Aquaculture and Shrimp Culture
– Aquaculture in general and shrimp culture in particular have recently been developing strategies of super-intensive cultures without water exchange. This approach addresses environmental questions raised by both society and the scientific community regarding sustainable development concepts which demand a convergence of ecological prudence, economic efficiency and social equity in all human activities (Bailey, 1988; Brown, 1989; Pruder, 1992; Macintosh and Phillips, 1992; Kinkelin and Michel, 1992; Pe? rez, 1993; Currie, 1994; Primavera, 1994; Rosenthal, 1994; Larsson et al., 1995; Kestemont, 1995)….
Biofuel and Aquaculture
– Biofuel and aquaculture are two of many industries that extract resources from ecological systems. For either corn-based biodiesel or finfish farming, the production process acquires feedstock from energy-fixing ecological systems such as farm fields and oceans. In cases such as intensified salmon farming, large amount of supplement is applied including fish meal and fish oil obtained from other ecological systems such as wild ocean (Naylor et al, 2000). For residue-derived biofuel and shellfish agriculture, energy input from external ecosystems, although relatively small, is still necessary to meet the energy needs….
Atlantic salmon fishery
– Introduction The topical focus of this paper is the Atlantic salmon fishery. In particular, this paper looks at habitat loss and salmon farming both of which have had major impacts on the sustainability of the fishery. Several efforts have been made to restore Atlantic salmon to their native habitat, specifically in Maine and New Hampshire. This paper reviews the policies that have been implemented, not yet implemented, and a proposed policy. Historical Background of Atlantic salmon In 1758, a Swedish naturalist named Carolus Linneas gave the Atlantic salmon its scientific name, Salmo salar which Latin for “the leaper” (Atlantic Salmon Museum, 2014)….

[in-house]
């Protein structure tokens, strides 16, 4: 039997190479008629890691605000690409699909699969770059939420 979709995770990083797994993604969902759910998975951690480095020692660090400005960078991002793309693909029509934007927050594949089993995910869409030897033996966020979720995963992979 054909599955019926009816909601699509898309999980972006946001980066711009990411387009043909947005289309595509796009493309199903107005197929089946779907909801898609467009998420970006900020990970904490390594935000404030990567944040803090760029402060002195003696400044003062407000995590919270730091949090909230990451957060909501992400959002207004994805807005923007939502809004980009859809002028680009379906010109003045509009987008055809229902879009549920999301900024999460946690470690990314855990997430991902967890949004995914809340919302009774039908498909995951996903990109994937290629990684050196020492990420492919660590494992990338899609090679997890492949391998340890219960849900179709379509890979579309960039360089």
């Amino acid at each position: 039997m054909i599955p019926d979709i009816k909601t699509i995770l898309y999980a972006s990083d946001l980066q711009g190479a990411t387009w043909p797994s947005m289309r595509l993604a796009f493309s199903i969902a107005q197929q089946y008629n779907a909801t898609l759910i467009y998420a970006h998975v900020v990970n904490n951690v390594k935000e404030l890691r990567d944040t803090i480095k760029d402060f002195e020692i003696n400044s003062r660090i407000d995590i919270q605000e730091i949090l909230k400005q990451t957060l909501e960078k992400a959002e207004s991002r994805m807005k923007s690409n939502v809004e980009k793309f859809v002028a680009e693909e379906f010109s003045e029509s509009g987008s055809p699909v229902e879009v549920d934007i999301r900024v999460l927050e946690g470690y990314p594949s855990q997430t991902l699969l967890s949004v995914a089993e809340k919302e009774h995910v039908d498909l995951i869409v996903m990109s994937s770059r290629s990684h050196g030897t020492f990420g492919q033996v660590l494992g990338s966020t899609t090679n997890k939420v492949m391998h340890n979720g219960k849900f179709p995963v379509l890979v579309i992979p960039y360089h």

Economics of Aquaculture United States
– Economics of Aquaculture United States Aquaculture is the fastest growing “agricultural” industry in the United States. In 1990, there were over 100 species cultured; eight species accounted for approximately 70% of total culture, with over 3400 aquaculture operations in the United States. This trend is driven by increased demand for fisheries product and reduced yield from traditional fisheries landings (National Research Council, 1982). Given the increased demand, there is a significant potential for job creation in an expanded aquacultural industry….
Benefits of the Red Drum Fishery
– Red Drum populations along the east coast and gulf coast of the United States, have drastically diminished over the past thirty years. The cause of the drop in numbers of this beautiful fish is primarily due to the overfishing from both recreational and commercial fishermen. Federal and State governments have implemented measures in to prevent this fish from being targeted, and to make sure that the population numbers increase. Not only is this fish important for the fisheries in which they thrive, but they also contribute to the biodiversity of a number of different ecosystems….